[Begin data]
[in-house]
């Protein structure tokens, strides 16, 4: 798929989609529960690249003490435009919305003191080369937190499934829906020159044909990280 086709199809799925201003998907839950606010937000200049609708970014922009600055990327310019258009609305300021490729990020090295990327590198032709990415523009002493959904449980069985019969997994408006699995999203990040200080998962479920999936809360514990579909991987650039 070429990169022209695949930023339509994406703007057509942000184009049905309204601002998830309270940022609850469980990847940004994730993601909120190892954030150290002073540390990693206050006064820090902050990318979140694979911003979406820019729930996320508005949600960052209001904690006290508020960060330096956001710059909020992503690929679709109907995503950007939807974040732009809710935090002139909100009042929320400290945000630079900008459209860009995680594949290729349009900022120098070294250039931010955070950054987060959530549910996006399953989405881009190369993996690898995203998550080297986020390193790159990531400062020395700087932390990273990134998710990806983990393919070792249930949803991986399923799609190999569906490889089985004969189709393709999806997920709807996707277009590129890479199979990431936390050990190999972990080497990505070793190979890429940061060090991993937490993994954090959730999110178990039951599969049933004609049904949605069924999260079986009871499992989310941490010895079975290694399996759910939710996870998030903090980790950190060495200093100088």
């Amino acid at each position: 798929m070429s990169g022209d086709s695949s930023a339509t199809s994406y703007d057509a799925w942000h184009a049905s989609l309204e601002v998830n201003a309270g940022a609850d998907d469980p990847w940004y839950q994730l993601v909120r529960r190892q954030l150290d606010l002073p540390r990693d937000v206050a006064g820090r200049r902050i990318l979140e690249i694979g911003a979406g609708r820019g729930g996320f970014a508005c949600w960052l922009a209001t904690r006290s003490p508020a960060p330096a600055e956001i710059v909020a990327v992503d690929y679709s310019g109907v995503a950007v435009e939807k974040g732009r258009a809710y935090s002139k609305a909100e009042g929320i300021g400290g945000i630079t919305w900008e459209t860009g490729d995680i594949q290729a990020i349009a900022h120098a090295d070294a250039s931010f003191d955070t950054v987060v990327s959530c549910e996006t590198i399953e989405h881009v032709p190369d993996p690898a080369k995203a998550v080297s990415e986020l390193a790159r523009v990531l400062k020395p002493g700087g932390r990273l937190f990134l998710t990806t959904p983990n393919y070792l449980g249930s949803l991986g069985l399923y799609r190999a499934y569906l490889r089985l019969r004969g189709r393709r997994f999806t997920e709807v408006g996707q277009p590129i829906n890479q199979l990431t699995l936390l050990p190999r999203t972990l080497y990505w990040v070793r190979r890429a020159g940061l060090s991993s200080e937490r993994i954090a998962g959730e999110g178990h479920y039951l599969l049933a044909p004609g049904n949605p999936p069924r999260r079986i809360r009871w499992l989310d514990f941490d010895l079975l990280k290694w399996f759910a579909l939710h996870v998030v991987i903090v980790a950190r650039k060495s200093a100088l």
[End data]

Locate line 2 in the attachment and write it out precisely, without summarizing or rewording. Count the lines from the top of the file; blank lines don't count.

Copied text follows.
């Protein structure tokens, strides 16, 4: 798929989609529960690249003490435009919305003191080369937190499934829906020159044909990280 086709199809799925201003998907839950606010937000200049609708970014922009600055990327310019258009609305300021490729990020090295990327590198032709990415523009002493959904449980069985019969997994408006699995999203990040200080998962479920999936809360514990579909991987650039 070429990169022209695949930023339509994406703007057509942000184009049905309204601002998830309270940022609850469980990847940004994730993601909120190892954030150290002073540390990693206050006064820090902050990318979140694979911003979406820019729930996320508005949600960052209001904690006290508020960060330096956001710059909020992503690929679709109907995503950007939807974040732009809710935090002139909100009042929320400290945000630079900008459209860009995680594949290729349009900022120098070294250039931010955070950054987060959530549910996006399953989405881009190369993996690898995203998550080297986020390193790159990531400062020395700087932390990273990134998710990806983990393919070792249930949803991986399923799609190999569906490889089985004969189709393709999806997920709807996707277009590129890479199979990431936390050990190999972990080497990505070793190979890429940061060090991993937490993994954090959730999110178990039951599969049933004609049904949605069924999260079986009871499992989310941490010895079975290694399996759910939710996870998030903090980790950190060495200093100088």